Forty years ago, on Jan. 22, 1973, the U.S. Supreme Court handed down Roe v. Wade, one of the two worst decisions in its history. The court’s first mega-error, the 1857 decision in Dred Scott v. Sandford, declared an entire class of human beings beyond the protection of the laws; Roe v. Wade declared another class of human beings, the unborn, beyond legal protection. Dred Scott helped precipitate the Civil War; Roe v. Wade led to a vast expansion of the pro-life movement, the largest movement of social reform in America since the civil rights movement and the natural successor to that effort to repair the lingering damage done by Dred Scott.
The battle to build an America in which every child is protected in law and welcomed in life continues. Forty years after Roe, the pro-life movement can cite at least ten reasons why it may, in time, carry the day.
(1) Abortion has never been accepted as part of mainstream medical practice. Abortion is regarded as tawdry and abortionists are stigmatized by much of the medical establishment.
(2) The science of human reproduction and gestation has confirmed the pro-life position and rendered the “science” of Roe risible.
(3) The sonogram, which permits us to see the results of human conception, has been a cultural game-changer.
(4) The people of the United States have decisively rejected the Supreme Court’s 1992 diktat in Casey v. Planned Parenthood, wherein the court instructed the people to end the abortion debate. With leadership from, among many others, the Catholic bishops of the United States, the people decided that they would not be silenced, and the pro-life movement has grown ever since.
(5) The pro-choice world has always been rigid; it now displays an increasing desperation. Pro-life organizations have worked incrementally to regulate abortion clinics and protect women from butchers like Philadelphia abortionist Kermit Gosnell; to mandate informed consent in abortion-decisions and parental consent in the case of minors seeking abortions; and to legislate waiting periods so that women in crisis pregnancies can consider their situation with as much calm as circumstances allow. The pro-choice world has resisted every one of these efforts to create situations of informed choice; it also resisted both a ban on the abortion of late-term fetuses partially born and legal requirements to try to save the lives of children who survive late-term abortions. Indeed, in certain political circles, abortion seems to be regarded as a kind of secular sacrament. This brutality has not gone unnoticed. Neither has the hysteria with which Planned Parenthood attacked the foundation Susan G. Komen for the Cure.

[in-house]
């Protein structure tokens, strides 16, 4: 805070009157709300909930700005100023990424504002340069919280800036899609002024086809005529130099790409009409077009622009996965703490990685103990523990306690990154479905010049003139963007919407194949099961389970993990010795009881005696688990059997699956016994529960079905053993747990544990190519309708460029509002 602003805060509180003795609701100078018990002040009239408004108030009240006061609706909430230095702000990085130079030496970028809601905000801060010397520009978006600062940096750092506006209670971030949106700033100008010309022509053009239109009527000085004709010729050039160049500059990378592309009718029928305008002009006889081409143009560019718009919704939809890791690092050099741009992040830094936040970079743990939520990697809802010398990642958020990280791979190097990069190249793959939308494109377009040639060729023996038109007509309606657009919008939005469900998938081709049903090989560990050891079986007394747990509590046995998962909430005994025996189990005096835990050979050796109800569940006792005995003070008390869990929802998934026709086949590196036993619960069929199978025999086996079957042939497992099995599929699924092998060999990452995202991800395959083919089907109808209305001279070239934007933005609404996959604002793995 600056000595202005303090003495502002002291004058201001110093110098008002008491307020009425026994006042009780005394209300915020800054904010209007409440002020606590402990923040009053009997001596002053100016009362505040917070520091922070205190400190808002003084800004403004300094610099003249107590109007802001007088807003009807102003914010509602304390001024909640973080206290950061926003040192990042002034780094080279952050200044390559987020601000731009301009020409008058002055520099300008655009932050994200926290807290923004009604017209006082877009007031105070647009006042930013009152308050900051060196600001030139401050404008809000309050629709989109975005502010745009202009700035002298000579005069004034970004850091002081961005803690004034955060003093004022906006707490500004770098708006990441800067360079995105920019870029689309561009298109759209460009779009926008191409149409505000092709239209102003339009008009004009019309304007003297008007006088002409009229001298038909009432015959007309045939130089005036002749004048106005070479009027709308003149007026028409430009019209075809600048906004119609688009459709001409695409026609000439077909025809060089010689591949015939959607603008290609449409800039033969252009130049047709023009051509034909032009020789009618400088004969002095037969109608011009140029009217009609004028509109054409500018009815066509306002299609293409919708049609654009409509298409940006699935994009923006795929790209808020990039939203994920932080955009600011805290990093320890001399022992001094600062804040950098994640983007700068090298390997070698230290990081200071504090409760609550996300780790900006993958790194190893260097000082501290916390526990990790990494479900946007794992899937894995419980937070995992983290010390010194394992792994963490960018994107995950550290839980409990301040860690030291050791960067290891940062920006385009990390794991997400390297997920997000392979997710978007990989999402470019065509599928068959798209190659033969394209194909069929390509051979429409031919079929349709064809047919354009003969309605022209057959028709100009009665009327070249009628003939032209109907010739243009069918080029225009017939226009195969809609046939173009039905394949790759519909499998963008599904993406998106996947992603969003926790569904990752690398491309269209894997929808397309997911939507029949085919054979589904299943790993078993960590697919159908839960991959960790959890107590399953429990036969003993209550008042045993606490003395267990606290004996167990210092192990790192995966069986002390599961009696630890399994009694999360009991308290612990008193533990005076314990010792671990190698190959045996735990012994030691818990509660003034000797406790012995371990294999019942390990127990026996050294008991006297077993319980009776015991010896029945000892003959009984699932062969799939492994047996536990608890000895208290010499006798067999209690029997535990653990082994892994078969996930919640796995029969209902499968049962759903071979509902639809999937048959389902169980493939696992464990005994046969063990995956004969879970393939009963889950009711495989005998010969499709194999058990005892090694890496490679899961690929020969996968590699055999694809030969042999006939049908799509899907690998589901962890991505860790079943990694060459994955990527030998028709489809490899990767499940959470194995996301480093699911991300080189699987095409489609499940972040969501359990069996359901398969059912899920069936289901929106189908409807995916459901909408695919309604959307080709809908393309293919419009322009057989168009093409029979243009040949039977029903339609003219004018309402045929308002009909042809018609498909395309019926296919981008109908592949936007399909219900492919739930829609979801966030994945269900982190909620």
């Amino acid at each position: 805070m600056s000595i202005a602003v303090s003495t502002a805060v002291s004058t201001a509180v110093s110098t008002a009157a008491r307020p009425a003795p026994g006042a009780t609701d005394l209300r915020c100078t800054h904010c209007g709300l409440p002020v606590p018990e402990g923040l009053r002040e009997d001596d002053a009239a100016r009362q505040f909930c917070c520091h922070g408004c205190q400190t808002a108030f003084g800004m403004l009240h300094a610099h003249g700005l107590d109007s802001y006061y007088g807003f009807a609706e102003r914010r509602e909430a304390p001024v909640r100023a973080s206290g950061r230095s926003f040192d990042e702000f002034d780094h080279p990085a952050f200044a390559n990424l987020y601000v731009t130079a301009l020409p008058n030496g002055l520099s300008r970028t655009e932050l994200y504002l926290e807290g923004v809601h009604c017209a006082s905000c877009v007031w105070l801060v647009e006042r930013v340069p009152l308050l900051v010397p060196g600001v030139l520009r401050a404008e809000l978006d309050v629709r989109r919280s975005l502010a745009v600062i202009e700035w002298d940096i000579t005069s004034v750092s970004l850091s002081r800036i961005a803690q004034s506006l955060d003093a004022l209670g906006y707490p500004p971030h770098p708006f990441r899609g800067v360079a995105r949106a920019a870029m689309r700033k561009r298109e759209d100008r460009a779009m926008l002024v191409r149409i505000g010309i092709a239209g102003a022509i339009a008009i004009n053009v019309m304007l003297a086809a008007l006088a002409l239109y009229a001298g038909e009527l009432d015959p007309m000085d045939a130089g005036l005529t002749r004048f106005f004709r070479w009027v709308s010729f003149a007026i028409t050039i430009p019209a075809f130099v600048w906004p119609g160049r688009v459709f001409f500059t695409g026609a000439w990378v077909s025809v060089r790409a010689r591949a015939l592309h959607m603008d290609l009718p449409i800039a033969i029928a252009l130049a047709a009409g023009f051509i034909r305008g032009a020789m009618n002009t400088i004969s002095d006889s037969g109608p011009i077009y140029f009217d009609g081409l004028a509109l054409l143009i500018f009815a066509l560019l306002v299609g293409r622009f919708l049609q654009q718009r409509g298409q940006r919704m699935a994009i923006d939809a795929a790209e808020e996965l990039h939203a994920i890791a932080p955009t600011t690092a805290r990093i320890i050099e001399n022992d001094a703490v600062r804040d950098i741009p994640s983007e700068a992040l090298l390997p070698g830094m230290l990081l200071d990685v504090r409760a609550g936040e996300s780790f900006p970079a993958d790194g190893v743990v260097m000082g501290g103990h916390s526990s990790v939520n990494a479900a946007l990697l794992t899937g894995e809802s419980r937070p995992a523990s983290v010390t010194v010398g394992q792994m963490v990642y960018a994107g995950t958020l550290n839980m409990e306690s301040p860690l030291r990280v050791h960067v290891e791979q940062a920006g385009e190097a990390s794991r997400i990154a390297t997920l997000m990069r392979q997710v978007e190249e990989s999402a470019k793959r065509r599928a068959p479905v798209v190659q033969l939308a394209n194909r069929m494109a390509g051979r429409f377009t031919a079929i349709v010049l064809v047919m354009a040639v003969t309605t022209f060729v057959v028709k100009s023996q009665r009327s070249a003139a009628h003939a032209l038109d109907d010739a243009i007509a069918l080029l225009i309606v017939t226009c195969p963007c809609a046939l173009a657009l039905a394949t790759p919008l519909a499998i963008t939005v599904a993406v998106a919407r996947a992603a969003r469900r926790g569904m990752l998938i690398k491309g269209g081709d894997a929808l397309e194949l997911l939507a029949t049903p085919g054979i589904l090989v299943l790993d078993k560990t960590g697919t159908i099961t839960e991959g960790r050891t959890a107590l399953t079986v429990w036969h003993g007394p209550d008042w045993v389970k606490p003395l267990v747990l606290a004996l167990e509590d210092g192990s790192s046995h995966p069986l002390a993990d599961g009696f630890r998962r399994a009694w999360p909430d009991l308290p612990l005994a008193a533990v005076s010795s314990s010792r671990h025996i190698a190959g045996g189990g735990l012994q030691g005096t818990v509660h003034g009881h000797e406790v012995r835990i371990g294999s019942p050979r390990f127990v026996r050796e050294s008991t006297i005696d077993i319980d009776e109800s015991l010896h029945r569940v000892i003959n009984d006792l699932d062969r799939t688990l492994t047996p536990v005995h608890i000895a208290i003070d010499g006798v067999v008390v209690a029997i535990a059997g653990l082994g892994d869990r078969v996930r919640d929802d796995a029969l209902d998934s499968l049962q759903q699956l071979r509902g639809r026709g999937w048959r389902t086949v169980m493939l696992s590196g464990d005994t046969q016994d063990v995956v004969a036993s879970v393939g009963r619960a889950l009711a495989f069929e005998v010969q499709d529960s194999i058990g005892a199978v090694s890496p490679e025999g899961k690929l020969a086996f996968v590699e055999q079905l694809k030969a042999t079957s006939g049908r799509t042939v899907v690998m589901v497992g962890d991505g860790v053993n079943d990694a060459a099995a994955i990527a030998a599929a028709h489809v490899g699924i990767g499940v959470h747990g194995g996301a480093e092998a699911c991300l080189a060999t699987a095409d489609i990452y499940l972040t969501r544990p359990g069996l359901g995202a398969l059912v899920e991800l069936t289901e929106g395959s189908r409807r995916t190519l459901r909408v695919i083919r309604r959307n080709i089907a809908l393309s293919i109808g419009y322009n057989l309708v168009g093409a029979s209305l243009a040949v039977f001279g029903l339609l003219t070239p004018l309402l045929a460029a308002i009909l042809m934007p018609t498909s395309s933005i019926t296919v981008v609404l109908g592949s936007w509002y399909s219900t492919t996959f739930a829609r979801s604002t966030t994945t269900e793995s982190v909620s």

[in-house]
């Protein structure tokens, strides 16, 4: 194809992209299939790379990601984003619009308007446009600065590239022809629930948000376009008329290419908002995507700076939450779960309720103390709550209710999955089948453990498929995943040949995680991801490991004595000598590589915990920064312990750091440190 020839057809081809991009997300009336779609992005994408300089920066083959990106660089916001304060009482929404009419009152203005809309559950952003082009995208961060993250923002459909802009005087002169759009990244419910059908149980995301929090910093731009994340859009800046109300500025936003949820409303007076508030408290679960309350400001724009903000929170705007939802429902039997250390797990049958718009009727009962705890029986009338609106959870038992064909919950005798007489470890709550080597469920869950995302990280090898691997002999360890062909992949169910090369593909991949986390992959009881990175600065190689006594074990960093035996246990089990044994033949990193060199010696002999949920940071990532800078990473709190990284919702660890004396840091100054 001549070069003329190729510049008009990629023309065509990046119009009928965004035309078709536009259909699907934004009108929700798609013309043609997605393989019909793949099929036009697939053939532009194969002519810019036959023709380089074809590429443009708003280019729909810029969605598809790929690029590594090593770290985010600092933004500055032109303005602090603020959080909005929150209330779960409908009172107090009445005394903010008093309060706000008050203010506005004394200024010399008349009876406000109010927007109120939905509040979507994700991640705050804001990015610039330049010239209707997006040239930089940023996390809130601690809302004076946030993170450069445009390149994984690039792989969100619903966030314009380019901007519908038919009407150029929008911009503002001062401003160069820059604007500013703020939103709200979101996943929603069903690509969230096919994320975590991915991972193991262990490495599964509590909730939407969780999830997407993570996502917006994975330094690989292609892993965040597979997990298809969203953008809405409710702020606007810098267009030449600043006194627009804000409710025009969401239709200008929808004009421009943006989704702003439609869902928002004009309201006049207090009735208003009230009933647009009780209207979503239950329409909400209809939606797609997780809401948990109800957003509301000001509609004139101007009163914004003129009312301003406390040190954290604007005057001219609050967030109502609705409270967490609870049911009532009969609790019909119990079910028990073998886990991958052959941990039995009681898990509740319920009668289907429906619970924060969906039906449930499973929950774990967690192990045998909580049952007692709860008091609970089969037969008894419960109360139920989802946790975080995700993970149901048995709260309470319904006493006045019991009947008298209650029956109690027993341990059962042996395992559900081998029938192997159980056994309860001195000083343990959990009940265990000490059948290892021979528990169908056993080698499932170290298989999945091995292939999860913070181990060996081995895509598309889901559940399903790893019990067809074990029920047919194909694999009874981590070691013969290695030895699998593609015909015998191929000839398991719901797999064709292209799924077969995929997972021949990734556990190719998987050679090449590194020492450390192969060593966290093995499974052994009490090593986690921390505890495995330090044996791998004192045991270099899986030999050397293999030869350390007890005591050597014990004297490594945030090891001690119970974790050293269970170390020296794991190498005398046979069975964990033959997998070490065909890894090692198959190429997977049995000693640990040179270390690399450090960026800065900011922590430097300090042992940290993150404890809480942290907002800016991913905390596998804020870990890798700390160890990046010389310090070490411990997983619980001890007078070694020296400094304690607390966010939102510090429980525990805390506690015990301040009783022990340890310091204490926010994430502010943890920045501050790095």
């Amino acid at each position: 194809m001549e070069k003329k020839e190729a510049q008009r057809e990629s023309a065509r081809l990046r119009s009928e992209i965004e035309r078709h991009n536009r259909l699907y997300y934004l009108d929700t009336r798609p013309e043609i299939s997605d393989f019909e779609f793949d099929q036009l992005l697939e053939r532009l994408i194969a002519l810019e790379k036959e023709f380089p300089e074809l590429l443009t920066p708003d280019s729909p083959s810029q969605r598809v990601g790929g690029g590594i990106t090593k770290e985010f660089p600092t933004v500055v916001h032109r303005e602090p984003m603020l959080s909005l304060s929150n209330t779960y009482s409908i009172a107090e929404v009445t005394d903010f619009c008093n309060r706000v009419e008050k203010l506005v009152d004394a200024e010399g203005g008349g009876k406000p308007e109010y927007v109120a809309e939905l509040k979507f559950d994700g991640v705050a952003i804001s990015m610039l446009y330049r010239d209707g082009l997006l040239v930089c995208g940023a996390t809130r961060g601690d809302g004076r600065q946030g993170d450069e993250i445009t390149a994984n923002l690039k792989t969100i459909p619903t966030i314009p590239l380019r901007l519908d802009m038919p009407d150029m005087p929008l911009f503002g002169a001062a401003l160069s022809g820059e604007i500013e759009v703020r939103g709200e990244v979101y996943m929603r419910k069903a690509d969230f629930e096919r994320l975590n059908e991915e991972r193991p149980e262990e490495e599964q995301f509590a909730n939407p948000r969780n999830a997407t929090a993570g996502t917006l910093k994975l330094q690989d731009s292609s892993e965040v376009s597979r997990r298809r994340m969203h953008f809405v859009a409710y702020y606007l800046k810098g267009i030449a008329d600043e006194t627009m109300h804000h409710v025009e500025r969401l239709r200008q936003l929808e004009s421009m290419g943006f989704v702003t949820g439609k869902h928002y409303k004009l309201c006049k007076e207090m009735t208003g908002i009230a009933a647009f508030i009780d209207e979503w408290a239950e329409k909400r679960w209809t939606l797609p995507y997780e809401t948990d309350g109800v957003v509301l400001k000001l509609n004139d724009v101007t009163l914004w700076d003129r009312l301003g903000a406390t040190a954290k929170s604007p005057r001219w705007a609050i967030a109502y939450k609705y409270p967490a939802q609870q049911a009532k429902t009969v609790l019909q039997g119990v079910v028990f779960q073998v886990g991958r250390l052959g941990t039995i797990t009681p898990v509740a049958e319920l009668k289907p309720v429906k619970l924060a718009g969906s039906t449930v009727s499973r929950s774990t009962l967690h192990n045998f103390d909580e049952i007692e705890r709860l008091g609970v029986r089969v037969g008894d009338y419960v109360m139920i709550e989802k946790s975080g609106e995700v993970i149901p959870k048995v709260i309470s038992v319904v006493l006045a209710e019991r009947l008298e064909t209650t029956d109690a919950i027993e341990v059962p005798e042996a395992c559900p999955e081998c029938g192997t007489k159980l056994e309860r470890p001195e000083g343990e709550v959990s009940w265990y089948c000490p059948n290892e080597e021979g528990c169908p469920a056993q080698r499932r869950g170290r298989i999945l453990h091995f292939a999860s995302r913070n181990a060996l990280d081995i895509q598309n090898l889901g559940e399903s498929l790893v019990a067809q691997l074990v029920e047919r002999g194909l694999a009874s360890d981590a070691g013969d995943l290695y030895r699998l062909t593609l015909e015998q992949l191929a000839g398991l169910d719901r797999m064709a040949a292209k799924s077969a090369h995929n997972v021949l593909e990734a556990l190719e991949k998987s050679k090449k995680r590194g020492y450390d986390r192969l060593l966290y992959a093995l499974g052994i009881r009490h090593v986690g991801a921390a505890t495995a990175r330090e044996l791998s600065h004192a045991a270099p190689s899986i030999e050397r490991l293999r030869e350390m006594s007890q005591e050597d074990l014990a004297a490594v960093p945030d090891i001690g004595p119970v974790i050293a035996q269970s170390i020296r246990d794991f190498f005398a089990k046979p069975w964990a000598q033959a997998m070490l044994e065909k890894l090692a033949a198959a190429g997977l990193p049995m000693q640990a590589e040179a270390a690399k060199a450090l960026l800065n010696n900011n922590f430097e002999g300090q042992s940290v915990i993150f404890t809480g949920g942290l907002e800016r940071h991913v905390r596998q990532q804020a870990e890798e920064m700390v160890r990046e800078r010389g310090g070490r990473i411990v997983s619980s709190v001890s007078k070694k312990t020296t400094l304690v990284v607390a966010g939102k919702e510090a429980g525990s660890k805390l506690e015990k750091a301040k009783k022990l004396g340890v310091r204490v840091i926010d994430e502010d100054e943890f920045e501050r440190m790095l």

(6) The pro-life movement is getting younger while the pro-“choice” opposition is graying. What really alarms the pro-Roe forces in American politics about the annual March for Life in Washington, D.C., is not just the impressive numbers: it’s that the marchers get younger, every year. And that youthful vitality is not limited to one cold January day in the nation’s capital; there are new pro-life organizations among younger physicians and attorneys. All of which suggests that the pro-life movement is American civil society at its robust and self-revitalizing best.
(7) Pro-lifers have had increasing success at the state legislative level in recent years and can anticipate more success in this phase of the battle in the immediate future.
(8) The sheer implausibility of the legal argument in Roe v. Wade has become clearer over time. Few serious legal scholars defend the legal reasoning in Roe, and even honest liberal scholars agree with one of Roe‘s dissenters, Justice Byron White, who labeled the decision an exercise in “raw judicial power.”
(9) The humane service rendered to hundreds of thousands of women in thousands of crisis pregnancy centers across the country has demonstrated, time and again, that the pro-life movement is the party of compassion in this debate.
(10) A 2012 Gallup poll found that 50 percent of the American people self-define as “pro-life.”
So there is reason for a measure of satisfaction, if not exultation, on Roe‘s fortieth anniversary.
George Weigel is Distinguished Senior Fellow of the Ethics and Public Policy Center in Washington, D.C. and holds EPPC’s William E. Simon Chair in Catholic Studies.
This article was originally published on First Things — On the Square